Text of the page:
The change in the Earth's equilibrium global mean surface temperature induced by a doubling of the CO2 concentration has been estimated as 0.2 to 10 K by surface energy balance models, 0.5 to 4.2 K by radiative-convective models, and 1.3 to 4.2 K by general circulation models. These wide ranges are interpreted and quantified here in terms of the direct radiative, forcing of the increased CO2, the response of the climate system in the absence of feedback processes, and the feedbacks of the climate system. It is the range in the values of these feedbacks that leads to the ranges in the projections of the global mean surface warming. The time required for a CO2-induced climate change to reach equilibrium has been characterized by an e-folding time τe with values estimated by a variety of climate/ocean models as 10 to 100 years. Analytical and numerical studies show that this wide range is due to the strong dependence of τe on the equilibrium sensitivity of the climate model and on the effective vertical thermal diffusivity of the ocean model. A coupled atmosphere-ocean general circulation model simulation for doubled CO2 suggestes that, as a result of the transport of the CO2-induced surface heating into the interior of the ocean, τe ≅ 50 to 100 years. Theoretical studies for a realistic CO2 increase between 1850 and 1980 indicate that this sequestering of heat into the ocean's interior is responsible for the concomittant warming being only about half that which would have occurred in the absence of the ocean. These studies also indicate that the climate sytem will continue to warm towards its as yet unrealized equilibrium temperature change, even if there is no further increase in the CO2 concentration.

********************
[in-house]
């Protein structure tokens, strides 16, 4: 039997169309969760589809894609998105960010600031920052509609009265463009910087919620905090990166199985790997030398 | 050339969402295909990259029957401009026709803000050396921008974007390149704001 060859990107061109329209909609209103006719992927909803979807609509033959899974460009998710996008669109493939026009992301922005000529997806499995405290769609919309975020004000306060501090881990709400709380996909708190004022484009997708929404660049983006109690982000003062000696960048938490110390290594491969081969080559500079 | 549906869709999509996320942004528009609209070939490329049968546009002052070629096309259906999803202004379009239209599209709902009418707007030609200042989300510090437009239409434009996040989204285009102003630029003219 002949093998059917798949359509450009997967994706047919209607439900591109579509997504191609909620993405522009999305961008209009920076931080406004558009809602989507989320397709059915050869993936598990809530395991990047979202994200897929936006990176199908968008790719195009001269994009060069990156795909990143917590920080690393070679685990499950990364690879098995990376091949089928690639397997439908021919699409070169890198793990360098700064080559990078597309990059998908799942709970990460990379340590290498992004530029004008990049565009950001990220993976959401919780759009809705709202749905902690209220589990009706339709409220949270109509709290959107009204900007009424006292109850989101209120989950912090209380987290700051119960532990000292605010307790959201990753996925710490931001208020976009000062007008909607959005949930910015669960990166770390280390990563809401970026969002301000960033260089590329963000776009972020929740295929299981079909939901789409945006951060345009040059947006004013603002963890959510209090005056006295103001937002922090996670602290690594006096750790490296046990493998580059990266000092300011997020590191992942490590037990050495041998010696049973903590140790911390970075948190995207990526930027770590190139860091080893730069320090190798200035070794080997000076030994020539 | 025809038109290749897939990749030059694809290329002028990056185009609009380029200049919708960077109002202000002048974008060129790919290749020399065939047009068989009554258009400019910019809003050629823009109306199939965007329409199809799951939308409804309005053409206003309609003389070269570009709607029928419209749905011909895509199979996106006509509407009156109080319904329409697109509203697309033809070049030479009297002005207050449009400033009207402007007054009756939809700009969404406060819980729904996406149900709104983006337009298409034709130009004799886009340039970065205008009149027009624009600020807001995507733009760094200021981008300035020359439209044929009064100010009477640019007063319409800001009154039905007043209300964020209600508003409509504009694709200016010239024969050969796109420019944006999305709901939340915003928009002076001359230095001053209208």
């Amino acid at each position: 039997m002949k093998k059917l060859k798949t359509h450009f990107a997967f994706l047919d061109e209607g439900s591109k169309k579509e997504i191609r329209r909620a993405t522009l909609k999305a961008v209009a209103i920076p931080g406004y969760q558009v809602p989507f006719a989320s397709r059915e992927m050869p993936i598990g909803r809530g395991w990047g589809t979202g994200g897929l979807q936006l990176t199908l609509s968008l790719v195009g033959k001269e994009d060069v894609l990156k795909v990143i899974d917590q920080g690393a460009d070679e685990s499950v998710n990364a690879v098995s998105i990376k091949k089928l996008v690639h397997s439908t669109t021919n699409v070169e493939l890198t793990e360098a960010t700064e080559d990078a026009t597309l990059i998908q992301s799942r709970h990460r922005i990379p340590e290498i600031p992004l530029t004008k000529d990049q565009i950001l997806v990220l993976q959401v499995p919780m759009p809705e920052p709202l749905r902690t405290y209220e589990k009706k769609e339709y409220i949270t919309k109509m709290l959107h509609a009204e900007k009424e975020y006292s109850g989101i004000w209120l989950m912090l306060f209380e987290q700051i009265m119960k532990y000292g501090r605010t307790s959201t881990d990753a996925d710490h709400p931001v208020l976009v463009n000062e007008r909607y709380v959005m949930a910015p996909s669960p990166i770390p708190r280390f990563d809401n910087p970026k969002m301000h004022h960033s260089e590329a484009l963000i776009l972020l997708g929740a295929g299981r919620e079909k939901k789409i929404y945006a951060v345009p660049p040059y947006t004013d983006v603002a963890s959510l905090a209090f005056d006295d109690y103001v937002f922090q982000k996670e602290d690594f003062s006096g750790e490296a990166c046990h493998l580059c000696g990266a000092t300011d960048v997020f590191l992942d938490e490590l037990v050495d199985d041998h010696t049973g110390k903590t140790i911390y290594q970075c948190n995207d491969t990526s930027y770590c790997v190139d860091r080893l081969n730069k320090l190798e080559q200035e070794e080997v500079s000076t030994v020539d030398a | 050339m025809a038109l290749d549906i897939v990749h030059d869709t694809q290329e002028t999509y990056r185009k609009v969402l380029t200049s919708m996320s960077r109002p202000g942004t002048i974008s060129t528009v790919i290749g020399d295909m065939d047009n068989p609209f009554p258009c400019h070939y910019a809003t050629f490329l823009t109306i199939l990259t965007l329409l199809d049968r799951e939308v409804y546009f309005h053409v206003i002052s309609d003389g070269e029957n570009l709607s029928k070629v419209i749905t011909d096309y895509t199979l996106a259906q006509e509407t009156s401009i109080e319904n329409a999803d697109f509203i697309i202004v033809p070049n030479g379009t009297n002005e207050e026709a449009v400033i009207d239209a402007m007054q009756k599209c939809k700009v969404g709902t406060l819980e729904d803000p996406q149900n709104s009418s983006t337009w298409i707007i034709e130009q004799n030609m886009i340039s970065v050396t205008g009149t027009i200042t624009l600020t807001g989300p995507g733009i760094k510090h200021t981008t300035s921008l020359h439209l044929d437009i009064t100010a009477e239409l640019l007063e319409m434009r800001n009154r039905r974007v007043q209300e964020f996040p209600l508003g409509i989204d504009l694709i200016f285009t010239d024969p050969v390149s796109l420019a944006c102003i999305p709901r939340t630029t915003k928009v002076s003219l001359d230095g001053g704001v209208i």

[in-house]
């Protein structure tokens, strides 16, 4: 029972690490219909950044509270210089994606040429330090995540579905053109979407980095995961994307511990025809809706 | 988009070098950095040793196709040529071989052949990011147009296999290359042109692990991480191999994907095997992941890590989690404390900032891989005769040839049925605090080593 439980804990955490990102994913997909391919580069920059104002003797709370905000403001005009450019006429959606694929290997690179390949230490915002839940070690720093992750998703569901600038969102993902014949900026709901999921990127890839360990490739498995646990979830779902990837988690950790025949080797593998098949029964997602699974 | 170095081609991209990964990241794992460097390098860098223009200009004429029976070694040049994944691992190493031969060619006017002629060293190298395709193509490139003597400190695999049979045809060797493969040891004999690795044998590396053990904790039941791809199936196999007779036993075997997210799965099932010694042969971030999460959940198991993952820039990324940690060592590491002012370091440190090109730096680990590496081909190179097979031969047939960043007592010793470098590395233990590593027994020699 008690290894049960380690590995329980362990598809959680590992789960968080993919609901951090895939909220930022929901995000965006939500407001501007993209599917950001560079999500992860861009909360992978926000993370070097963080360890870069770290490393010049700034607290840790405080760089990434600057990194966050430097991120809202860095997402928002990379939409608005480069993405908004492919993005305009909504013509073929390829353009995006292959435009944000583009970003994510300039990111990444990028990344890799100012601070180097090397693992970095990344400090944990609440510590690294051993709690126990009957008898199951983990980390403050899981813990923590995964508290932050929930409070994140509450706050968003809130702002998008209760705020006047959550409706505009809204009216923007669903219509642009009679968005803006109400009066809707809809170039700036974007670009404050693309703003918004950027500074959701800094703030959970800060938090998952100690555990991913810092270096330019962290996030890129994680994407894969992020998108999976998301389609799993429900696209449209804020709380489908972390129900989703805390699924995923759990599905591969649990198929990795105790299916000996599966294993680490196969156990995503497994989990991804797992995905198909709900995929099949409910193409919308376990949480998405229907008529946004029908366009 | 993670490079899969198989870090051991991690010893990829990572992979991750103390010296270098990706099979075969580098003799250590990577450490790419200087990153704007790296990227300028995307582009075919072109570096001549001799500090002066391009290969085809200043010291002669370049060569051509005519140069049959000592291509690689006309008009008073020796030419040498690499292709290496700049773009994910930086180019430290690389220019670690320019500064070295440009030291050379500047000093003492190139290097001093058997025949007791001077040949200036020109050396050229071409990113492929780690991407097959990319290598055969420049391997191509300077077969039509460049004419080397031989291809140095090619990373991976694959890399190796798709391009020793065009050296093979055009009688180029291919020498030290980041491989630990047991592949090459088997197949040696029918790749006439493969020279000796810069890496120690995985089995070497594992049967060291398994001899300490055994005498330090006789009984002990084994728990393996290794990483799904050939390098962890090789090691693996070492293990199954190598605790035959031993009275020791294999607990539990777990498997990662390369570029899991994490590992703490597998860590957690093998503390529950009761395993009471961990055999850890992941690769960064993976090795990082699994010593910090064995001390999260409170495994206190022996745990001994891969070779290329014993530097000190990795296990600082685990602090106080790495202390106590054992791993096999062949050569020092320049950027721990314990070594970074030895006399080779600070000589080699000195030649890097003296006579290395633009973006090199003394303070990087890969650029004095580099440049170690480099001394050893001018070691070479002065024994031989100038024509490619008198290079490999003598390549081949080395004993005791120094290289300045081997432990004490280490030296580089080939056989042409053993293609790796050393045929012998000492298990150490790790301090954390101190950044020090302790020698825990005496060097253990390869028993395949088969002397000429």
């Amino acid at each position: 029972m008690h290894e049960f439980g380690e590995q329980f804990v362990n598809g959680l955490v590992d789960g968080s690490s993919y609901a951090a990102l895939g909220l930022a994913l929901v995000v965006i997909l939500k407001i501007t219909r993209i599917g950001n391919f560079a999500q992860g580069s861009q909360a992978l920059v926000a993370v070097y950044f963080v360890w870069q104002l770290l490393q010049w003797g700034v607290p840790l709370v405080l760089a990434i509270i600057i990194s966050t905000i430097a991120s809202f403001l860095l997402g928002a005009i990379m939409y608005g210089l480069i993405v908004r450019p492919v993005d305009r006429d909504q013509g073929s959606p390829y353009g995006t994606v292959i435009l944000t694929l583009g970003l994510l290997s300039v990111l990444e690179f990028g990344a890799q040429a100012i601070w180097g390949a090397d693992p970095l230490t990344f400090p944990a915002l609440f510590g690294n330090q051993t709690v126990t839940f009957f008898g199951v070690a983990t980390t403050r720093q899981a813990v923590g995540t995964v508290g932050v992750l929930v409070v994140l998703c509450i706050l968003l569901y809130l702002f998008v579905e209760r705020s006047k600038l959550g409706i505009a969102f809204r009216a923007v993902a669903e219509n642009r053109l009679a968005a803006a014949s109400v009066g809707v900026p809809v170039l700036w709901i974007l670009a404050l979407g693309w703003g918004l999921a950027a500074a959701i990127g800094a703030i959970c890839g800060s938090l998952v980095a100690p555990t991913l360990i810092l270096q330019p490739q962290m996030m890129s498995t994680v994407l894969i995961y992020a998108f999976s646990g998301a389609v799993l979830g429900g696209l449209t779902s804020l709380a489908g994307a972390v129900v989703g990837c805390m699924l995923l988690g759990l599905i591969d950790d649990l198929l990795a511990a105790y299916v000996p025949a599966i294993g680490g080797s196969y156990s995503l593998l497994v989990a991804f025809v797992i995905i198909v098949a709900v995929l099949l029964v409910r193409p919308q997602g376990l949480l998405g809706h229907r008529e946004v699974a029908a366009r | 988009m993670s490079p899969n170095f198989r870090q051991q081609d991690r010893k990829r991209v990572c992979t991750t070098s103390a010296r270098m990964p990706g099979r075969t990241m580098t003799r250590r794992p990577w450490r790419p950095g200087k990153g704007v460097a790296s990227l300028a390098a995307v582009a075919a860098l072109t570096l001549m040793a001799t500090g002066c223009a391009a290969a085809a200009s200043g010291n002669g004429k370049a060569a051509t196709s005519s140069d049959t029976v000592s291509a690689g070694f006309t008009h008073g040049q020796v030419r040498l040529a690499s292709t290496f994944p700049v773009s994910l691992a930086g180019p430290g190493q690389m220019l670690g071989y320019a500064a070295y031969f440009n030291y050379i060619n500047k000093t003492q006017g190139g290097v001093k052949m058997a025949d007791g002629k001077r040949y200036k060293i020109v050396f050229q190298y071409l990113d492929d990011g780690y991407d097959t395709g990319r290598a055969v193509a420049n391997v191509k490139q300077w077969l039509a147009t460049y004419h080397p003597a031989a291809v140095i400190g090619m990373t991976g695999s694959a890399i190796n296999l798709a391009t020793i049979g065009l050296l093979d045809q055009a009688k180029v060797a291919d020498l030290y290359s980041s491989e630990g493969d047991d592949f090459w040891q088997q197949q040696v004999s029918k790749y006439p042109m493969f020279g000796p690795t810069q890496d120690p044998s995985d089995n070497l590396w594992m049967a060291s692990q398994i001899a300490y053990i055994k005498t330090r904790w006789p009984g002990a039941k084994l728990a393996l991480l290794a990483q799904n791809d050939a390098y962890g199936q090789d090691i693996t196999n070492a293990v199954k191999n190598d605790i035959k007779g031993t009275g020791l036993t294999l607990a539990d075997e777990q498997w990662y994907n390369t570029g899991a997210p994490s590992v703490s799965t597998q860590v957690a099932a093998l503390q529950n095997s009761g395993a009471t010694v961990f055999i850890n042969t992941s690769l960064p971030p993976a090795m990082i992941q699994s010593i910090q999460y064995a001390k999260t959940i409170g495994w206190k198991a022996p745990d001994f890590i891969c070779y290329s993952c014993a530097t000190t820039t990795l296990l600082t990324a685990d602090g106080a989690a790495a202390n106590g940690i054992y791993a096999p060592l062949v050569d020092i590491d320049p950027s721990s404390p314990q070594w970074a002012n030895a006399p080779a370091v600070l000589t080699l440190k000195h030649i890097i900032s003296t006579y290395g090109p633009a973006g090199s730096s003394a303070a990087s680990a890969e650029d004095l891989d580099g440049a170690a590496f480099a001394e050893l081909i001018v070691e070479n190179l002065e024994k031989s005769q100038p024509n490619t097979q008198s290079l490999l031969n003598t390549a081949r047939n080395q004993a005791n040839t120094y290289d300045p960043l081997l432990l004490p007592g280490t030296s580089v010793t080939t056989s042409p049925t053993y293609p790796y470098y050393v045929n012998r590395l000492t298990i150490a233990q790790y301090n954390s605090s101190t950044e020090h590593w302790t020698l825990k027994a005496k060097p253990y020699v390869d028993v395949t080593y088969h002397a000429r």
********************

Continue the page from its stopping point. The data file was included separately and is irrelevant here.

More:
ASJC Scopus subject areas
- Atmospheric Science